Joy in the Morning

All this might lead you to think that Wodehouse had some sort of grudge against fathers, but, just as he gave Bertie a ‘good and deserving’ Aunt Dahlia, he created plenty of fine father figures too. No fathers, daughters, aunts or nephews were harmed in the creation of his comic art. They exist purely to delight us. Thank you, Wodehouse.

The last word for today, I leave to Monty Bodkin.

‘Must stop now. Getting late. All my love. Remember me to your father and tell him I hope he chokes.’

Pearls, Girls And Monty Bodkin

HP

P.S. Happy Fathers Day to my own Dad, who is neither a blighter, nor a stinker.

Eggs! Eggs! Damn all eggs!

This Lord Worplesdon was Florence’s father. He was the old buster who, a few years later, came down to breakfast one morning, lifted the first cover he saw, said ‘Eggs! Eggs! Damn all eggs!’ in an overwrought sort of voice, and instantly legged it for France, never to return to the bosom of the family. This, mind you, being a bit of luck for the bosom of the family, for old Worplesdon had the worst temper in the county.From ‘Jeeves Takes Charge’ (Carry On, Jeeves)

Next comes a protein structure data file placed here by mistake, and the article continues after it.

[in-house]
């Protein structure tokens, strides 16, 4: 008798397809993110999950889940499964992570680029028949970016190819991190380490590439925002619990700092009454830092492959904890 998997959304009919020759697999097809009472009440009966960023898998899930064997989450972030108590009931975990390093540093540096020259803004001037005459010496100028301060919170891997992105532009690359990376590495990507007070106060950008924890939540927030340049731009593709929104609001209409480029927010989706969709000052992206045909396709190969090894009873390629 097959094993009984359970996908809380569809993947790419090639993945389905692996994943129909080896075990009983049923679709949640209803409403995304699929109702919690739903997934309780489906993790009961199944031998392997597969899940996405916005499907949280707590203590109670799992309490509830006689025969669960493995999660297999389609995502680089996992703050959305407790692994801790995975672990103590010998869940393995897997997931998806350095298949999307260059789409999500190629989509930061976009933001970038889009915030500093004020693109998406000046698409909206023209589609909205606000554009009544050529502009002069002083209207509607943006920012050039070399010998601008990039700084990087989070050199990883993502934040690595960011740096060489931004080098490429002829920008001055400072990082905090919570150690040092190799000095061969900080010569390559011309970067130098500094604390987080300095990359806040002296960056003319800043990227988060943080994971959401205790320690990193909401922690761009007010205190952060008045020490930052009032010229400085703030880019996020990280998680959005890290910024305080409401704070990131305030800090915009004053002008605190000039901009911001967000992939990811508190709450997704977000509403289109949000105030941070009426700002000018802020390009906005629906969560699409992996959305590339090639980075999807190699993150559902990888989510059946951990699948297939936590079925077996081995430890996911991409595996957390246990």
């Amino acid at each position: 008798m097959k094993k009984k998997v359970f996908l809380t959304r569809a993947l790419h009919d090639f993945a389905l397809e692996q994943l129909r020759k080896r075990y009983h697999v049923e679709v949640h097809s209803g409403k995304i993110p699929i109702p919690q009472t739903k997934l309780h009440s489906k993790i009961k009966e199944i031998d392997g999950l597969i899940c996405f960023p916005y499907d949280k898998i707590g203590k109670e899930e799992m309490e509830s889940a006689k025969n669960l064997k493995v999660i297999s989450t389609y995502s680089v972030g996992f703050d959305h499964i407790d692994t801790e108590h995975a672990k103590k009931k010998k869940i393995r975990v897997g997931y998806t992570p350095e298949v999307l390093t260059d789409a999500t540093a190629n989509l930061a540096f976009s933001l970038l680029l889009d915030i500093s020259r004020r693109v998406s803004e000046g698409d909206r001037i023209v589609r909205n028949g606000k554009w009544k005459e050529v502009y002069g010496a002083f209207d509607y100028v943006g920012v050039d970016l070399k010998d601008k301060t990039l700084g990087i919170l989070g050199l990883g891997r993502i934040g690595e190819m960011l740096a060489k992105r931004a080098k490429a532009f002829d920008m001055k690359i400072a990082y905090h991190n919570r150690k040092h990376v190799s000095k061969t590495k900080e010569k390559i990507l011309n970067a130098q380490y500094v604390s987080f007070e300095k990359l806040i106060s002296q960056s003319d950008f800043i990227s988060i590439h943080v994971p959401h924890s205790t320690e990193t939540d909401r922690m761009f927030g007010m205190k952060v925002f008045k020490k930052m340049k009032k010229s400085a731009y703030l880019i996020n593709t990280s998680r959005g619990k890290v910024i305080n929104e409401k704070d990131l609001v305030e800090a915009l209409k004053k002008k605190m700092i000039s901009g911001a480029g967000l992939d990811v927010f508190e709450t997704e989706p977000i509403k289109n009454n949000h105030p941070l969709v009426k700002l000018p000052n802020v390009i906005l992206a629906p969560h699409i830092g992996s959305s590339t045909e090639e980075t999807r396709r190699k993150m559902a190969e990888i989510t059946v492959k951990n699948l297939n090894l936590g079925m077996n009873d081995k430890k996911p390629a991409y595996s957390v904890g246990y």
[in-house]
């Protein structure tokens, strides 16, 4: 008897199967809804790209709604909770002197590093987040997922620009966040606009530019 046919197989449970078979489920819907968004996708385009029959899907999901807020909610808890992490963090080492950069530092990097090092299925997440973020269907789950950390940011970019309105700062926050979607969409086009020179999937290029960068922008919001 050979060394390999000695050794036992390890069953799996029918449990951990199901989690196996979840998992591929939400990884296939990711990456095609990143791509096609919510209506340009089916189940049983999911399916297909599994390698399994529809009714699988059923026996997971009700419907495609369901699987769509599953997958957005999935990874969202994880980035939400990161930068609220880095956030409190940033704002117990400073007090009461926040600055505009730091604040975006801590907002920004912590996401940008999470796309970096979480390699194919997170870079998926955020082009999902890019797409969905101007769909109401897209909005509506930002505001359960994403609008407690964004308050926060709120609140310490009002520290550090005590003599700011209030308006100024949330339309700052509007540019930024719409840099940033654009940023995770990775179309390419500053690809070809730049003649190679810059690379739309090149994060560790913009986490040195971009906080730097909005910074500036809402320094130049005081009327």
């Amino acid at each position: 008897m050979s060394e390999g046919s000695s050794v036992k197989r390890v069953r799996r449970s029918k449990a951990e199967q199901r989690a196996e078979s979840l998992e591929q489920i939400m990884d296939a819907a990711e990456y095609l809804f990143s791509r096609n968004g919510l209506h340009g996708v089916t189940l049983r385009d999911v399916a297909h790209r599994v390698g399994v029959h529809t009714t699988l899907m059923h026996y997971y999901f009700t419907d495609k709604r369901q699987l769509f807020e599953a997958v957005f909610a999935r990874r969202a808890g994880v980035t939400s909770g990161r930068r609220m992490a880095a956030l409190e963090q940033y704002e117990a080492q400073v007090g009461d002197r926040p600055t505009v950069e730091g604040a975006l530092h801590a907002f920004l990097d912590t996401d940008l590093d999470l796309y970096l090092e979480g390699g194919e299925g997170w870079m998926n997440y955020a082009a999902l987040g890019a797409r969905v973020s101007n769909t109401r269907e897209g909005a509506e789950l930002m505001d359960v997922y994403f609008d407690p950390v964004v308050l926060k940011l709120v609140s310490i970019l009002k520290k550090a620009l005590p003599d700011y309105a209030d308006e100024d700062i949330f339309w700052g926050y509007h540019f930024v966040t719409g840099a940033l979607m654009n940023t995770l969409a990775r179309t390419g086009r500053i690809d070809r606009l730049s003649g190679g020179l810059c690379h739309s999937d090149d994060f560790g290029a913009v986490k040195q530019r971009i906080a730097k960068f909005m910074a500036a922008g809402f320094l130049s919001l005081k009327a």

Once again, Wodehouse gets to the nub of human nature. Many is the time that I have felt precisely as old Worplesdon did on this occasion, and I were as oofy a specimen as he, I’d have legged it to France myself long before now. Generally I have to be content with taking my passport with me on the bus-ride  to work.

But shortly, I shall be emulating Worplesdon as I have a ticket to France. I speak little French,  so I expect to experience the same ‘furtive shame’ and ‘shifty, hangdog look’ as Monty Bodkin, practising his French at the Hotel Magnifique at Cannes in The Luck of the Bodkins. With Monty’s assistance, I feel I have mastered Garçon‘ and l’addition, and I shall do my best with:

”Er, garçon, esker-vous avez un spot de l’encre et une piece de papier – note-papier, vouz savez – et une enveloppe et une plume?’

And if, like Monty, I meet a Frenchman wanting to practice his English, who replies with a ‘‘Right ho, m’sieur’ (or, unless I’ve omitted to wax my moustache, ‘madam‘) , I shall hug him like a brother. But after I have acclimatised and relaxed into the French way of life, I shall be speaking French like a pro, and will be muttering ‘Oeufs! Oeufs! Merde tous les oeufs!’ with the best of them

But I can’t sit here chatting to you all day. I have essential pre holiday research to do.

Pre holiday research: French Leave and a bottle of Les Mougeottes
Pre holiday research: French Leave and a bottle of Les Mougeottes

HP

Introducing Monty

wodehouse-with-cat.jpg